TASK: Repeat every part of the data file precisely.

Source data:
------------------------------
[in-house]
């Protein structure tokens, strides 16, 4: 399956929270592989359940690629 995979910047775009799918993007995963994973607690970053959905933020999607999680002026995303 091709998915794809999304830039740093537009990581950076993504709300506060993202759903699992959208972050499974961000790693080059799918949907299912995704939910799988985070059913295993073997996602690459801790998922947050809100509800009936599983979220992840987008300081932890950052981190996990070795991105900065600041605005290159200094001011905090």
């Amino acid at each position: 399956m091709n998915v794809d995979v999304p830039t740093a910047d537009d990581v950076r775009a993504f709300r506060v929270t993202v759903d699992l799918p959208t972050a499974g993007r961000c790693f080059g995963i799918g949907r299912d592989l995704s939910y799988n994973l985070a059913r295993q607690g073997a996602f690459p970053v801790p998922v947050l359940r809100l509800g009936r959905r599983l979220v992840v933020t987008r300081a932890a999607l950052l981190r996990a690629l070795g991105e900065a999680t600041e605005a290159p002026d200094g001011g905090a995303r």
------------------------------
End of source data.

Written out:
[in-house]
């Protein structure tokens, strides 16, 4: 399956929270592989359940690629 995979910047775009799918993007995963994973607690970053959905933020999607999680002026995303 091709998915794809999304830039740093537009990581950076993504709300506060993202759903699992959208972050499974961000790693080059799918949907299912995704939910799988985070059913295993073997996602690459801790998922947050809100509800009936599983979220992840987008300081932890950052981190996990070795991105900065600041605005290159200094001011905090």
């Amino acid at each position: 399956m091709n998915v794809d995979v999304p830039t740093a910047d537009d990581v950076r775009a993504f709300r506060v929270t993202v759903d699992l799918p959208t972050a499974g993007r961000c790693f080059g995963i799918g949907r299912d592989l995704s939910y799988n994973l985070a059913r295993q607690g073997a996602f690459p970053v801790p998922v947050l359940r809100l509800g009936r959905r599983l979220v992840v933020t987008r300081a932890a999607l950052l981190r996990a690629l070795g991105e900065a999680t600041e605005a290159p002026d200094g001011g905090a995303r």